I would say, however, that both of these things are unfortunate, and shouldn't be defended as "Just" or "necessary" by any stretch of the imagination. Why is that so impossible to admit, to yourselves and to others?
post #39 of 94
I'm getting increasingly fed-up by all the news outlets spinning this issue in relation to Apple all of a sudden. My local newspaper had a similar horribly suggestive piece like this yesterday, conveniently using Apples blowout earnings (1 small column in the paper) report to fill half a page about how Apple was indirectly funding child labor, driving assembly workers to suicide, destroying the environment around the factories, etc.

I understand that stuff like this happens in the factories that make all the cheap shiny things we like to buy, and I'm all for changing that. But pinning this on Apple or using Apple as poster child for all that is wrong with Chinese labor conditions is the epitome of hypocrisy. The computers that were used to typeset and publish all these articles were probably made in the exact same factories. If the authors of said articles go shopping for whatever they are looking for, price will often be top of the list when it comes to buying decisions. Everyone is profiting from cheap stuff manufactured somewhere they have cheap labor.

The fact that Apple is now singled out as the prime example of a big bad western company exploiting Chinese factory workers is ridiculous. I advise anyone who disagrees to go have a look in (for example) the Chinese food processing industry, and see how employees are treated over there. Compared to that, working 70 hours a week behind a Foxconn assembly line is almost like retirement.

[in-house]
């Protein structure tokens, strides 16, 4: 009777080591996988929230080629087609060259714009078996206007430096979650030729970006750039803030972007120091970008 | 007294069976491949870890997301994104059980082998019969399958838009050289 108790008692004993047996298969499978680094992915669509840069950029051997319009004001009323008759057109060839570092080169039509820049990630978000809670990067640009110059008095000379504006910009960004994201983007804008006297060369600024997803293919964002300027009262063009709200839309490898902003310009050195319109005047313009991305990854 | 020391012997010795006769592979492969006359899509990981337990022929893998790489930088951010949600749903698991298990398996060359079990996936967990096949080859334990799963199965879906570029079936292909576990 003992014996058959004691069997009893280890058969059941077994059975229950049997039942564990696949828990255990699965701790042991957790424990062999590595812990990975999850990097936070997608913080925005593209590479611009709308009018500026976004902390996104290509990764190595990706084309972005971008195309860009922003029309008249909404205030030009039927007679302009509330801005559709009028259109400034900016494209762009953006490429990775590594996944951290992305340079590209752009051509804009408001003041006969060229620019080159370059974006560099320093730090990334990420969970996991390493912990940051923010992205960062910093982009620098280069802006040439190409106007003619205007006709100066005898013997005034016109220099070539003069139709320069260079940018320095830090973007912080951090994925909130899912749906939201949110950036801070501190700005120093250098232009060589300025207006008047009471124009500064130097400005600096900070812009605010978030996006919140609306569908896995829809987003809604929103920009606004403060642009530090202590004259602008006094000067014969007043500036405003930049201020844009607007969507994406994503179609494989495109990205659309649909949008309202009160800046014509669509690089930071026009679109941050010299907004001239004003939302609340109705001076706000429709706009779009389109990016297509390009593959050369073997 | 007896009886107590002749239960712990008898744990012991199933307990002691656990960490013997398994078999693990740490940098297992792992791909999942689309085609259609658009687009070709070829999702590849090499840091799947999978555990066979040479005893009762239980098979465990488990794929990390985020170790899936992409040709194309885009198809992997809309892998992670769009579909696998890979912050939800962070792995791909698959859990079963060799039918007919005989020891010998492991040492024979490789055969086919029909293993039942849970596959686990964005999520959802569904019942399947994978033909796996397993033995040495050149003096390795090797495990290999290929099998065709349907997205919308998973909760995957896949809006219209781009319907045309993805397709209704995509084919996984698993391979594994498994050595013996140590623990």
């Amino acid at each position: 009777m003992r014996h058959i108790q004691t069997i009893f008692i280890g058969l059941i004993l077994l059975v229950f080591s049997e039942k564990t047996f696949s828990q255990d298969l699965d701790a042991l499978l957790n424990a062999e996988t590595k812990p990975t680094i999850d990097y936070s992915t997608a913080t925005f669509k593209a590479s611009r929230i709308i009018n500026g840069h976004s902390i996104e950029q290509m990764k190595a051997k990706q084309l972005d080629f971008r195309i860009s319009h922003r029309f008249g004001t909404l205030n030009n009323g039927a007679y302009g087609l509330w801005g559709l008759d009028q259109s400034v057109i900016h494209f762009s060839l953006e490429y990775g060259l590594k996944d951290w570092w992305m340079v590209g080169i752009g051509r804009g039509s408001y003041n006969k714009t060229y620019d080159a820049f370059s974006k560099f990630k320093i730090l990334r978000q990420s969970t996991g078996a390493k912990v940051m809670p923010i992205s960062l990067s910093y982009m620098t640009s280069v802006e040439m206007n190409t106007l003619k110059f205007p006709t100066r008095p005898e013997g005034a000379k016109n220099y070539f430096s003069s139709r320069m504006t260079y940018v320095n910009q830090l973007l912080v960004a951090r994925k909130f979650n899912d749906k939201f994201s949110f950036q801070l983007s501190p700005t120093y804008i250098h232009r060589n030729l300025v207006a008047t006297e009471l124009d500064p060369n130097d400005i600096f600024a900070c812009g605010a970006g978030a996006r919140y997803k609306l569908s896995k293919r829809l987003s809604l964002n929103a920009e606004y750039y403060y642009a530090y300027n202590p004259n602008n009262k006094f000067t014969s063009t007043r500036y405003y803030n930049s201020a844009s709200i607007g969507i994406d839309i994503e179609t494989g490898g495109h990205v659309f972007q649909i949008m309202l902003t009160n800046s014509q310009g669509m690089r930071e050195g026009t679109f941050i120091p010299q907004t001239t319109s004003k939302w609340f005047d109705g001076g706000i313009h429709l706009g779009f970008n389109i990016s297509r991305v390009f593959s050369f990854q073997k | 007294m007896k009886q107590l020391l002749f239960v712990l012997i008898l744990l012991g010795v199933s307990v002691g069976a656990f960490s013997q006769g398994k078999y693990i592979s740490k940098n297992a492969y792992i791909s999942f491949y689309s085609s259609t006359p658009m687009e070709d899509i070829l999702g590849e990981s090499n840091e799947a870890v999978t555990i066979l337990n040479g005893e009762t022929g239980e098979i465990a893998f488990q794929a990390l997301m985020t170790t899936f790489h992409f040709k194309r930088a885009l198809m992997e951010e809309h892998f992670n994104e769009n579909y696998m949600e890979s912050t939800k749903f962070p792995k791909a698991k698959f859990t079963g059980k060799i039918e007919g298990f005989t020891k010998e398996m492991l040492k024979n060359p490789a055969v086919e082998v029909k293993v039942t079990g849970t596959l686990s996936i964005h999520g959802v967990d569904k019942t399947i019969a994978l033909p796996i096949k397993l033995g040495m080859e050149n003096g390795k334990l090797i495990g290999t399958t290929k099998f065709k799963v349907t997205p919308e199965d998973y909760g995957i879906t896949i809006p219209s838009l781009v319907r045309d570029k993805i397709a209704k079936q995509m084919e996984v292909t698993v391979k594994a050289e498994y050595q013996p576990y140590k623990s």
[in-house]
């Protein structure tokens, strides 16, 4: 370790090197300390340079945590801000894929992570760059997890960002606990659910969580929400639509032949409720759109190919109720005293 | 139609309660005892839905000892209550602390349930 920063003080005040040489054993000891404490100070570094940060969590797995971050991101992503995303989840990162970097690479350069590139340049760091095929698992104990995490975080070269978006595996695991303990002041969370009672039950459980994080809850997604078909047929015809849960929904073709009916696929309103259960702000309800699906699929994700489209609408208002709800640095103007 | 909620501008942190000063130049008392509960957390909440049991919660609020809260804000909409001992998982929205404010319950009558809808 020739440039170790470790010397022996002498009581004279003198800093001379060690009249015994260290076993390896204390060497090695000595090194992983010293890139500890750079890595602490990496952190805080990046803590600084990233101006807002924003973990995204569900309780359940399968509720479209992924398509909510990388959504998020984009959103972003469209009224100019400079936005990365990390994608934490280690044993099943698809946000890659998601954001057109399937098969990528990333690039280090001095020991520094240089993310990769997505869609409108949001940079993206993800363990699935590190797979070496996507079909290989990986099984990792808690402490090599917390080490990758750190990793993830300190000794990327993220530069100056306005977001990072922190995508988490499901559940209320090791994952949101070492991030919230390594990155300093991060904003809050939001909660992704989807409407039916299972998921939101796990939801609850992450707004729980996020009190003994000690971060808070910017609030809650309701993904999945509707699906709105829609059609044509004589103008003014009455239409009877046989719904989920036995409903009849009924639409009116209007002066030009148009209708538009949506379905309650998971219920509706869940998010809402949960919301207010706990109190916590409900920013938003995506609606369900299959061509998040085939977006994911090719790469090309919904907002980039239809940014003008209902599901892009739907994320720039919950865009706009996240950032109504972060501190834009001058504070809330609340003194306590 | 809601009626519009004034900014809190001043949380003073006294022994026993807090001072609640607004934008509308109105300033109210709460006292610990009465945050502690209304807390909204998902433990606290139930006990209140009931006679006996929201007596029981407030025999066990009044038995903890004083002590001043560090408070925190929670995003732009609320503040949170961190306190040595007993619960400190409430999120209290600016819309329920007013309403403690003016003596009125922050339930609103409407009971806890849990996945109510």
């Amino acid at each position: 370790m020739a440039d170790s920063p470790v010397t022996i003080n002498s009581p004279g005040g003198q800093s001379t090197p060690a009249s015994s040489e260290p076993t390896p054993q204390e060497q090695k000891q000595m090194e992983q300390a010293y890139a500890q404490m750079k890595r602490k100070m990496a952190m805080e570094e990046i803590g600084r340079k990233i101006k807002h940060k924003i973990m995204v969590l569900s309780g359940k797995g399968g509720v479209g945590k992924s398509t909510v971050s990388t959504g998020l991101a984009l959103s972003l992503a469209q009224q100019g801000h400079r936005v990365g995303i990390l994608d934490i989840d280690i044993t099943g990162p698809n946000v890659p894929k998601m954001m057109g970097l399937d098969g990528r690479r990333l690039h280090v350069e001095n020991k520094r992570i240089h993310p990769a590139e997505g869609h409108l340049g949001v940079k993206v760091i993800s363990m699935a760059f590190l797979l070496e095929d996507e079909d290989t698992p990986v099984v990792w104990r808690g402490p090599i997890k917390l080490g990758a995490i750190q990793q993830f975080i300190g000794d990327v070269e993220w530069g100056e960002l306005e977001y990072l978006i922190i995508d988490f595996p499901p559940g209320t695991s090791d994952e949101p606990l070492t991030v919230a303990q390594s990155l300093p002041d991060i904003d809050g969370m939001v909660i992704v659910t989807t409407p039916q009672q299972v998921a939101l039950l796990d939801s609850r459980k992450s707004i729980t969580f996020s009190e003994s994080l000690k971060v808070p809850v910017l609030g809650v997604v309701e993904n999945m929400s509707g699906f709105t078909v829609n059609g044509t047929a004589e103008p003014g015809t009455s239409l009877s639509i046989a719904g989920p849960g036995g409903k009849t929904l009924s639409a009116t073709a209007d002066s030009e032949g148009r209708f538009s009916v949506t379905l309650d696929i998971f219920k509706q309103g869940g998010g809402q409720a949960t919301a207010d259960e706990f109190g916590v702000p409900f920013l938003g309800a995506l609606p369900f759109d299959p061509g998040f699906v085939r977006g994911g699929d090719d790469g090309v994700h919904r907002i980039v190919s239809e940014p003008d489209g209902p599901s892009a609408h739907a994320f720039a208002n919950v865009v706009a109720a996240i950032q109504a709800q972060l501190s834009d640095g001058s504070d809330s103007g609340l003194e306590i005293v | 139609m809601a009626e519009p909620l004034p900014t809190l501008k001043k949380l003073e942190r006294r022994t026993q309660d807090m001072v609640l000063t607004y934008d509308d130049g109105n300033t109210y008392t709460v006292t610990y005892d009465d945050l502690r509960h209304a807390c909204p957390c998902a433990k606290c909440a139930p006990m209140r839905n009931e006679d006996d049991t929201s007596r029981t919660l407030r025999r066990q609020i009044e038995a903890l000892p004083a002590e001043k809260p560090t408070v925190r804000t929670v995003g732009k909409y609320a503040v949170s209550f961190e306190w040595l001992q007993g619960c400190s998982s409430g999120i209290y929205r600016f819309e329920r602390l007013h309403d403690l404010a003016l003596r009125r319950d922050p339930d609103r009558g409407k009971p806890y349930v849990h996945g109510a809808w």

Moral of the story: if you are sincerely worried about labor conditions in most parts of Asia, go complain there, and vote with your wallet, instead of riding an individual company's success to make your point. And realize this probably means paying twice as much for electronics, toys, clothing, many processed food stuffs, and so on.
post #40 of 94
Quote:
Originally Posted by d-range View Post

I'm getting increasingly fed-up by all the news outlets spinning this issue in relation to Apple all of a sudden. My local newspaper had a similar horribly suggestive piece like this yesterday, conveniently using Apples blowout earnings (1 small column in the paper) report to fill half a page about how Apple was indirectly funding child labor, driving assembly workers to suicide, destroying the environment around the factories, etc.

I understand that stuff like this happens in the factories that make all the cheap shiny things we like to buy, and I'm all for changing that. But pinning this on Apple or using Apple as poster child for all that is wrong with Chinese labor conditions is the epitome of hypocrisy. The computers that were used to typeset and publish all these articles were probably made in the exact same factories. If the authors of said articles go shopping for whatever they are looking for, price will often be top of the list when it comes to buying decisions. Everyone is profiting from cheap stuff manufactured somewhere they have cheap labor.